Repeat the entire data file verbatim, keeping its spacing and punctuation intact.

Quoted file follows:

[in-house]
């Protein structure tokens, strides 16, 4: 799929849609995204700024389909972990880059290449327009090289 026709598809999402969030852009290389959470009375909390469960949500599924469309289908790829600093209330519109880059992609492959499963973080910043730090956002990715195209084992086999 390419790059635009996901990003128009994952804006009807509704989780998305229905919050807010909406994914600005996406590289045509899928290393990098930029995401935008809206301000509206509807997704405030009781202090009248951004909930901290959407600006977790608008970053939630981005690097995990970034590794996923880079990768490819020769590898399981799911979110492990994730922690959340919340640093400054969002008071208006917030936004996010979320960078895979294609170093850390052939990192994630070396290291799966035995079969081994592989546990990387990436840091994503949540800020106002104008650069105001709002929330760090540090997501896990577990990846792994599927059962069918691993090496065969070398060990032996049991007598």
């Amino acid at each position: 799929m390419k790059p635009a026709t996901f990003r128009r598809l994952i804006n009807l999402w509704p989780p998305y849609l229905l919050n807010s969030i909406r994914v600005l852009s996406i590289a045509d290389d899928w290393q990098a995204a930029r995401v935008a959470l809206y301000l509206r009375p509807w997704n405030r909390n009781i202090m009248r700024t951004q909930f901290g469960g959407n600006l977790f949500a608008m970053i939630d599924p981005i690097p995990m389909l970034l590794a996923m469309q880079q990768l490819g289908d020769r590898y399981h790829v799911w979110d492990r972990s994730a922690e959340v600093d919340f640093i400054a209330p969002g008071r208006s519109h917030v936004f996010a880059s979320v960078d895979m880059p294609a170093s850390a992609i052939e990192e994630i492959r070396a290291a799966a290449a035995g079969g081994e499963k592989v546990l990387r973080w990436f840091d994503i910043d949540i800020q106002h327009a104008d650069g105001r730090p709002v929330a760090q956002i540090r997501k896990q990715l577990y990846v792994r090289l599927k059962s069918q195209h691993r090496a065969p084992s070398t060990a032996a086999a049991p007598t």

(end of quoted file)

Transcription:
[in-house]
């Protein structure tokens, strides 16, 4: 799929849609995204700024389909972990880059290449327009090289 026709598809999402969030852009290389959470009375909390469960949500599924469309289908790829600093209330519109880059992609492959499963973080910043730090956002990715195209084992086999 390419790059635009996901990003128009994952804006009807509704989780998305229905919050807010909406994914600005996406590289045509899928290393990098930029995401935008809206301000509206509807997704405030009781202090009248951004909930901290959407600006977790608008970053939630981005690097995990970034590794996923880079990768490819020769590898399981799911979110492990994730922690959340919340640093400054969002008071208006917030936004996010979320960078895979294609170093850390052939990192994630070396290291799966035995079969081994592989546990990387990436840091994503949540800020106002104008650069105001709002929330760090540090997501896990577990990846792994599927059962069918691993090496065969070398060990032996049991007598």
């Amino acid at each position: 799929m390419k790059p635009a026709t996901f990003r128009r598809l994952i804006n009807l999402w509704p989780p998305y849609l229905l919050n807010s969030i909406r994914v600005l852009s996406i590289a045509d290389d899928w290393q990098a995204a930029r995401v935008a959470l809206y301000l509206r009375p509807w997704n405030r909390n009781i202090m009248r700024t951004q909930f901290g469960g959407n600006l977790f949500a608008m970053i939630d599924p981005i690097p995990m389909l970034l590794a996923m469309q880079q990768l490819g289908d020769r590898y399981h790829v799911w979110d492990r972990s994730a922690e959340v600093d919340f640093i400054a209330p969002g008071r208006s519109h917030v936004f996010a880059s979320v960078d895979m880059p294609a170093s850390a992609i052939e990192e994630i492959r070396a290291a799966a290449a035995g079969g081994e499963k592989v546990l990387r973080w990436f840091d994503i910043d949540i800020q106002h327009a104008d650069g105001r730090p709002v929330a760090q956002i540090r997501k896990q990715l577990y990846v792994r090289l599927k059962s069918q195209h691993r090496a065969p084992s070398t060990a032996a086999a049991p007598t």